Industry Stakeholder Meeting 2024

An industry stakeholder meeting was held in March 2024 to explore the future possibilities of stingless bees and agriculture in Australia, titled “Supporting the health and expansion of the Australian stingless bee industry“.

With funding from Hort Innovation and Agrifutures, researchers from Western Sydney University have a group project of trying to expand the native bee industry mainly aimed at increasing crop pollination for our farmers. This includes identifying which crops benefit most from stingless bee pollination, which species of bee are suitable for each area and how we can improve the impact of pollination by providing better conditions in the field.

Main crops being tested are Macadamia, Lychees, Avocado, Watermelon, Apple, Mango, Almond, Strawberry, Capsicum.

So far researchers have conducted experiments in the field and in glass houses. One thing that comes up consistently is that bees like diversity. Bees placed in environments with one crop might start off showing great pollination potential but within a week or two the colony will decline in health and be less effective at pollination.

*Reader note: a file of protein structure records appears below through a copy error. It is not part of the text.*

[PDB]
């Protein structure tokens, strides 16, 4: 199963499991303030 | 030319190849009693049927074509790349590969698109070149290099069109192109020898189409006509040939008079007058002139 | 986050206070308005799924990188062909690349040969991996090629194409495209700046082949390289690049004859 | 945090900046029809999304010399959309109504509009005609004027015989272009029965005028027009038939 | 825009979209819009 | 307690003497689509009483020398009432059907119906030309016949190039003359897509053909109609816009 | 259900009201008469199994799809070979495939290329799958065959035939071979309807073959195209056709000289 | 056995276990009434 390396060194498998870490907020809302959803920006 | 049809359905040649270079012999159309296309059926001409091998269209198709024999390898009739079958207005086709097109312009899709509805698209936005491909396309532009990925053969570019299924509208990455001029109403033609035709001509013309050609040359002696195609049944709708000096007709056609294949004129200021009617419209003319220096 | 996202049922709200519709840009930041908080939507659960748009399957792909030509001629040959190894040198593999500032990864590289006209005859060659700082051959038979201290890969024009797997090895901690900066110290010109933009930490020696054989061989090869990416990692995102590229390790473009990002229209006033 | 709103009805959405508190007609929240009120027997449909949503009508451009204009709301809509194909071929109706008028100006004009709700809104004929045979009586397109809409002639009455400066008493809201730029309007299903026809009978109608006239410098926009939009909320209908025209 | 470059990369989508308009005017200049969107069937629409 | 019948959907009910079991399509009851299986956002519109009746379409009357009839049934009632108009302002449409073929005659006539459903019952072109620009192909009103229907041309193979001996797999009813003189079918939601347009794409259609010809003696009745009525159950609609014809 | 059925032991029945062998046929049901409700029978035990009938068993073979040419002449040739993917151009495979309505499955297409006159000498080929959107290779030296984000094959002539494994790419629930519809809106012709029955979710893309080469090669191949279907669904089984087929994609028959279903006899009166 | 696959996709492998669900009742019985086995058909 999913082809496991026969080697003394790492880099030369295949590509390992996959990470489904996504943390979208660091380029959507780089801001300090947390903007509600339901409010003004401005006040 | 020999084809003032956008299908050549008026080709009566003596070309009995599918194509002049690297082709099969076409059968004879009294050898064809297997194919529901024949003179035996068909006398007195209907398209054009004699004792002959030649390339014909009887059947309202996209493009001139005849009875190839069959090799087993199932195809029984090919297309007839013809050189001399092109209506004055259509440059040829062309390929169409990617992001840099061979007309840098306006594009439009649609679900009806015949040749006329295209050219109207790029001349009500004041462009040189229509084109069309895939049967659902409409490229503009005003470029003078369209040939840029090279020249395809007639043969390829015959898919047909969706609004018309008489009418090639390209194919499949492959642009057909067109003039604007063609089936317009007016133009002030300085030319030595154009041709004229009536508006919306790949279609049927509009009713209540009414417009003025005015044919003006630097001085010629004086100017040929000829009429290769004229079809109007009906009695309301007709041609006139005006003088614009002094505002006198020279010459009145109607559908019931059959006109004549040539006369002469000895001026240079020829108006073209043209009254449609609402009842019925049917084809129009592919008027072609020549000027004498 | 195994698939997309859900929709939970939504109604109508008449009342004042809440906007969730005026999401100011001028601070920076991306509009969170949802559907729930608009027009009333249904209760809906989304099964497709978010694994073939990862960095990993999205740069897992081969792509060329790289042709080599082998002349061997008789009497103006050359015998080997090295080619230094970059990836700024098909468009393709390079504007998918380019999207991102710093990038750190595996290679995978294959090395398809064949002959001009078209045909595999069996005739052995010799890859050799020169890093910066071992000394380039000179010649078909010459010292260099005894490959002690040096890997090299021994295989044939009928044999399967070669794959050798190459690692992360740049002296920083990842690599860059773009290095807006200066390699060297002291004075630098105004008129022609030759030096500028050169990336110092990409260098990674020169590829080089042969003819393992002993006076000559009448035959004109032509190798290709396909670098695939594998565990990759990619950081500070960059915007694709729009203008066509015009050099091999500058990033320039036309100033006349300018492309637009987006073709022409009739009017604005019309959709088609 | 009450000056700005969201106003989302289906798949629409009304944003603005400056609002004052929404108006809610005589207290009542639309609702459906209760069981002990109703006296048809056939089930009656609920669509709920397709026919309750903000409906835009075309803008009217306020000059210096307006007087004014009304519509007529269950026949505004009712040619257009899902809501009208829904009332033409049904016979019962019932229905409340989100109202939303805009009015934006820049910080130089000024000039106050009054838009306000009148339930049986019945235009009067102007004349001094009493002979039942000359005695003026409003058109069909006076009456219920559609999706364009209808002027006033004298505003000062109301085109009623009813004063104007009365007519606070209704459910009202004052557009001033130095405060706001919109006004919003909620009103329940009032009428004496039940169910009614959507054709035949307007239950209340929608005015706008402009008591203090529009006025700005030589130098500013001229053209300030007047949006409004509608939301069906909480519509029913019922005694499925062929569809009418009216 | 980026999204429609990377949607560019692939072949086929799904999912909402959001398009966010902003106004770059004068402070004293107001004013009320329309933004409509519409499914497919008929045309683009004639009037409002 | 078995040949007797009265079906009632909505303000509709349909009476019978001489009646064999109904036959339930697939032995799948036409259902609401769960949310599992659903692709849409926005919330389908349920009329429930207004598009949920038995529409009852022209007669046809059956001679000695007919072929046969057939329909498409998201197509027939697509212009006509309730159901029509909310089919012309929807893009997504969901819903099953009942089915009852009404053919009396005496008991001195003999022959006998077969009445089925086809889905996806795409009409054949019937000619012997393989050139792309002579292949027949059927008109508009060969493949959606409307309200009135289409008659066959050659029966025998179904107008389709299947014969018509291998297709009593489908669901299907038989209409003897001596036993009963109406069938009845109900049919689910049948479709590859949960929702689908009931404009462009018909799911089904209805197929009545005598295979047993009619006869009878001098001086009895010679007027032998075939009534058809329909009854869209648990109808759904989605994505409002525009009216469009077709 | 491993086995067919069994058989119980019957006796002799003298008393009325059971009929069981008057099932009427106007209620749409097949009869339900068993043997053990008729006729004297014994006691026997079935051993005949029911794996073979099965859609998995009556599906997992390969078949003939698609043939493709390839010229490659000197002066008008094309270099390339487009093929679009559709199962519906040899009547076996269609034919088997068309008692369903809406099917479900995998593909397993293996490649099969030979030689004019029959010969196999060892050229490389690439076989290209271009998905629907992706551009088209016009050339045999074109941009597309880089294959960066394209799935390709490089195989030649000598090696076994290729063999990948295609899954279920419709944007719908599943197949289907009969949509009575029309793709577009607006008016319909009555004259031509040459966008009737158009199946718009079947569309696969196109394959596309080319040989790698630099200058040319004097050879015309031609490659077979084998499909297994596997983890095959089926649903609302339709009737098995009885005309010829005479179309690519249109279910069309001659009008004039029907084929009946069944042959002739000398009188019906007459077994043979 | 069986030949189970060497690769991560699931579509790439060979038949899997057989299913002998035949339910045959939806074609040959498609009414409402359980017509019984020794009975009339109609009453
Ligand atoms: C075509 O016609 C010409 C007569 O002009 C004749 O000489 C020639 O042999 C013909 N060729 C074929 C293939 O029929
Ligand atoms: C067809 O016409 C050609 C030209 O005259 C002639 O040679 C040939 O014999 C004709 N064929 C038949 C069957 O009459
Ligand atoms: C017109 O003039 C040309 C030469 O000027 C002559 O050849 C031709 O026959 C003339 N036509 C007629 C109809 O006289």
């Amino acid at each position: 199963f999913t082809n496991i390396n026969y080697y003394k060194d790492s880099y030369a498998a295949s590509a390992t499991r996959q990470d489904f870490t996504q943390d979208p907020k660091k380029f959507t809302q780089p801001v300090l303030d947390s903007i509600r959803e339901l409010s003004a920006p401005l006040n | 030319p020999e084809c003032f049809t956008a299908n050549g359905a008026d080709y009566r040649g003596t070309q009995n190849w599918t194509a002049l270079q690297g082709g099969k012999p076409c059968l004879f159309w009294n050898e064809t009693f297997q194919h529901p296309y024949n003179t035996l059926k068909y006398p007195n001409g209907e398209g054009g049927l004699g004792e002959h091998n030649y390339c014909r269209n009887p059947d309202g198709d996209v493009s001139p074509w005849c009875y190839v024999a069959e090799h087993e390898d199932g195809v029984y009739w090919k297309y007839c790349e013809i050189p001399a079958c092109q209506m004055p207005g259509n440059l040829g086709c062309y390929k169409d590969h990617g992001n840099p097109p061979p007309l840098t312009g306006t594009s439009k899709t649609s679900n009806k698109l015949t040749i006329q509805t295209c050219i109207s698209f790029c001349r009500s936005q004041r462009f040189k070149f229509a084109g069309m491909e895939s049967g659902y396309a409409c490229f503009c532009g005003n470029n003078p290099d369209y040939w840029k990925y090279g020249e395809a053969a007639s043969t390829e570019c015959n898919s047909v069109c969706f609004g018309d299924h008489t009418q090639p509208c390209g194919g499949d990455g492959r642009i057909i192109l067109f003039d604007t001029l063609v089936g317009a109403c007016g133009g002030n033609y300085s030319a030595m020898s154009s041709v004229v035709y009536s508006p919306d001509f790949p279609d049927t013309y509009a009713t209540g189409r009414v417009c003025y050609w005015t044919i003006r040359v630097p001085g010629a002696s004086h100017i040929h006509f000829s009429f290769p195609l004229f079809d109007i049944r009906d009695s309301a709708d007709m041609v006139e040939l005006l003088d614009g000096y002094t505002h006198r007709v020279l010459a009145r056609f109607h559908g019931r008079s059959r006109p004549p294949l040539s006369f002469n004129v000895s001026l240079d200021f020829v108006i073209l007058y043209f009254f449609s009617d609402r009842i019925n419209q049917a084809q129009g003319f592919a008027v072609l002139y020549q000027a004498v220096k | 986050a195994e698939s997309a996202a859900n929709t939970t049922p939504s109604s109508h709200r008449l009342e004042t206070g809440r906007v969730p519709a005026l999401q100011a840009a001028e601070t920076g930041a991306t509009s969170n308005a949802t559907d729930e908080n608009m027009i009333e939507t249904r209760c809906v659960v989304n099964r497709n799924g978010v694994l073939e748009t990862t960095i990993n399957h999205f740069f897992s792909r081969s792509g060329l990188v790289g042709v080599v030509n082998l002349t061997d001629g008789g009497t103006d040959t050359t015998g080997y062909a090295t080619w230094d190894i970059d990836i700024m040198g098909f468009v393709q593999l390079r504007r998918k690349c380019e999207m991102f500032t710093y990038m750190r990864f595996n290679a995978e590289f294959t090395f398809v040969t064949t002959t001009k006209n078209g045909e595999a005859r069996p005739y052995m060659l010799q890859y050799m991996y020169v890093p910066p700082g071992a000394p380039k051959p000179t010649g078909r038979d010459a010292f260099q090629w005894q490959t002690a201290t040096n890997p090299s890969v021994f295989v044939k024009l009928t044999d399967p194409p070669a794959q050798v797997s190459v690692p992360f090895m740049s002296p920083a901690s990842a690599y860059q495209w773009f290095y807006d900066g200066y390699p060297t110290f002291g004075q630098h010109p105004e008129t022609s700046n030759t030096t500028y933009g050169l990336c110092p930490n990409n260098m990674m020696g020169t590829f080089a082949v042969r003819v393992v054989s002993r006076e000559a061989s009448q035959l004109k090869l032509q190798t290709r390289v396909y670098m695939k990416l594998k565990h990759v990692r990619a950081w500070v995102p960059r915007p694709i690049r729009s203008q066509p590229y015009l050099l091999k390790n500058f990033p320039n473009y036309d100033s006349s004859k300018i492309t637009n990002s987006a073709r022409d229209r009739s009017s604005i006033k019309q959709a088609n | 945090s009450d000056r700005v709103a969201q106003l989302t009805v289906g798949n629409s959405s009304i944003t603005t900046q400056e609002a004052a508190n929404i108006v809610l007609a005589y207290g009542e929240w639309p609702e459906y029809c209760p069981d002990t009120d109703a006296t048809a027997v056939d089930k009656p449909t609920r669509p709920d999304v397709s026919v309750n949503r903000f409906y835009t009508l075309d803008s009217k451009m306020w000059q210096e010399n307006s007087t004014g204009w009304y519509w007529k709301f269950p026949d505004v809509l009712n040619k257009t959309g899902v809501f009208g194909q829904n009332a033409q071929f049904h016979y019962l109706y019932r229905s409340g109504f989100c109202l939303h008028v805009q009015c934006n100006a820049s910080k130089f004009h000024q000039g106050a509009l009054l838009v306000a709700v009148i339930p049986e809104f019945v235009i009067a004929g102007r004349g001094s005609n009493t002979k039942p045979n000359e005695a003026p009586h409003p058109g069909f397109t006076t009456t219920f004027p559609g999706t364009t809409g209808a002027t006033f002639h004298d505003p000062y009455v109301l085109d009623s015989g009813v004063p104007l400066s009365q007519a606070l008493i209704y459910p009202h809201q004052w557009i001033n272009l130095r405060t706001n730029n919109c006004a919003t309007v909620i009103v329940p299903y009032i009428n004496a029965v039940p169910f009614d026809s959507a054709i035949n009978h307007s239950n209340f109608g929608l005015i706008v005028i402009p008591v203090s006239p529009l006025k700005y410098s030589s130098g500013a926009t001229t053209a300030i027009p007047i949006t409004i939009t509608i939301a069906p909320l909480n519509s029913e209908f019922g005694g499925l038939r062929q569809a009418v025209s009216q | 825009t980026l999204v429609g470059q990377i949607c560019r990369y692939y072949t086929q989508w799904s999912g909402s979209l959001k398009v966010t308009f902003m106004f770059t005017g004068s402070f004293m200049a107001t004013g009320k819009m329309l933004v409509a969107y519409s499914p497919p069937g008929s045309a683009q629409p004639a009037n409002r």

Adding more diversity in floral resources within or around your main crop improves the bee colony health and increases pollination of the main crop.

One ongoing issue is supply of enough colonies for effective crop pollination. Researchers are exploring ways to multiply colony numbers with experiments with splitting, eductions and feeding to increase colony health. They are also looking to implement programs for placing colonies in the community with aims to split and multiply colonies to help build numbers for farm pollination. After crop pollination season these new hives can be relocated back to private properties or council land.

Fortunately we don’t have too many pests or disease with our stingless bees. Mainly the Syrphid Fly or Phorid Fly have been a problem with colony losses. Increasing colony numbers could also increase the risk of pests and disease causing a higher rate of colony losses which is something researchers will have to consider.

It’s important to keep colonies strong as weak colonies are more susceptible to pests and disease. It was also found that recently split hives are more likely to concentrate on repairing or building their hive and less effective at crop pollination for a month after a split.
We’ve had very poor conditions over the last few years which has had a negative impact on colony health and numbers being available from hive sellers, which demonstrates how fragile the industry is, and possibly how highly dependent the bees and industry are on good weather conditions.

By Steve Flavel, from Native Bee Hives,

News & Notices